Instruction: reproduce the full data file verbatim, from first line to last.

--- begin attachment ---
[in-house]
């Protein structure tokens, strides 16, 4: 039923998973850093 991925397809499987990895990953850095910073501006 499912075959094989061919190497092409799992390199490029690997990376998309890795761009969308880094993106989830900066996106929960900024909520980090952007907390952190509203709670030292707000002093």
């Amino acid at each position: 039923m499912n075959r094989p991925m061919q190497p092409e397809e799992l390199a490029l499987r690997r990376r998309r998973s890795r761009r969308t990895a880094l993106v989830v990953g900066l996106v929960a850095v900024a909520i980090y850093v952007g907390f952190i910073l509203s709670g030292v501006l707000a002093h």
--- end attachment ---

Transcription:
[in-house]
């Protein structure tokens, strides 16, 4: 039923998973850093 991925397809499987990895990953850095910073501006 499912075959094989061919190497092409799992390199490029690997990376998309890795761009969308880094993106989830900066996106929960900024909520980090952007907390952190509203709670030292707000002093």
């Amino acid at each position: 039923m499912n075959r094989p991925m061919q190497p092409e397809e799992l390199a490029l499987r690997r990376r998309r998973s890795r761009r969308t990895a880094l993106v989830v990953g900066l996106v929960a850095v900024a909520i980090y850093v952007g907390f952190i910073l509203s709670g030292v501006l707000a002093h």